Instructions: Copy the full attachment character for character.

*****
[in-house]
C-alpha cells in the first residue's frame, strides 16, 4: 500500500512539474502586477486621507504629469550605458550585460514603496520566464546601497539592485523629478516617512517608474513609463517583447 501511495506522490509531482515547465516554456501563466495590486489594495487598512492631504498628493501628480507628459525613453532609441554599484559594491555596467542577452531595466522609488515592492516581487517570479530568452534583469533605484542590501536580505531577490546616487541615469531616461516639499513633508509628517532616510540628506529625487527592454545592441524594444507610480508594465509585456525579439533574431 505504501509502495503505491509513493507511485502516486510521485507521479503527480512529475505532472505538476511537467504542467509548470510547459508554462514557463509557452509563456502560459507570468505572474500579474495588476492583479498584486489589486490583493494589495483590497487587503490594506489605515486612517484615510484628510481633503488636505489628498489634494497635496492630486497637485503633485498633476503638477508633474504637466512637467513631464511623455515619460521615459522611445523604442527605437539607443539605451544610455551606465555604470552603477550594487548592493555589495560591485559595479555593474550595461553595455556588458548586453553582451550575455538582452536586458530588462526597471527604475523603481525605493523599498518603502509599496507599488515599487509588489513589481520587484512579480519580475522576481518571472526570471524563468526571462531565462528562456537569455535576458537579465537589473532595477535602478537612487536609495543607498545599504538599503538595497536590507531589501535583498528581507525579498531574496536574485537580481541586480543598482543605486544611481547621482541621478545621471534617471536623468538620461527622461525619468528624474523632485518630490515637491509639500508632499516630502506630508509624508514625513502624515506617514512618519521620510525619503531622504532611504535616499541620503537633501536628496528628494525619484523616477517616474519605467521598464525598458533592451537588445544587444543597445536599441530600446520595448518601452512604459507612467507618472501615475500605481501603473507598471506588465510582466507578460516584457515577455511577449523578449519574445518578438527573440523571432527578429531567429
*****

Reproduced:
[in-house]
C-alpha cells in the first residue's frame, strides 16, 4: 500500500512539474502586477486621507504629469550605458550585460514603496520566464546601497539592485523629478516617512517608474513609463517583447 501511495506522490509531482515547465516554456501563466495590486489594495487598512492631504498628493501628480507628459525613453532609441554599484559594491555596467542577452531595466522609488515592492516581487517570479530568452534583469533605484542590501536580505531577490546616487541615469531616461516639499513633508509628517532616510540628506529625487527592454545592441524594444507610480508594465509585456525579439533574431 505504501509502495503505491509513493507511485502516486510521485507521479503527480512529475505532472505538476511537467504542467509548470510547459508554462514557463509557452509563456502560459507570468505572474500579474495588476492583479498584486489589486490583493494589495483590497487587503490594506489605515486612517484615510484628510481633503488636505489628498489634494497635496492630486497637485503633485498633476503638477508633474504637466512637467513631464511623455515619460521615459522611445523604442527605437539607443539605451544610455551606465555604470552603477550594487548592493555589495560591485559595479555593474550595461553595455556588458548586453553582451550575455538582452536586458530588462526597471527604475523603481525605493523599498518603502509599496507599488515599487509588489513589481520587484512579480519580475522576481518571472526570471524563468526571462531565462528562456537569455535576458537579465537589473532595477535602478537612487536609495543607498545599504538599503538595497536590507531589501535583498528581507525579498531574496536574485537580481541586480543598482543605486544611481547621482541621478545621471534617471536623468538620461527622461525619468528624474523632485518630490515637491509639500508632499516630502506630508509624508514625513502624515506617514512618519521620510525619503531622504532611504535616499541620503537633501536628496528628494525619484523616477517616474519605467521598464525598458533592451537588445544587444543597445536599441530600446520595448518601452512604459507612467507618472501615475500605481501603473507598471506588465510582466507578460516584457515577455511577449523578449519574445518578438527573440523571432527578429531567429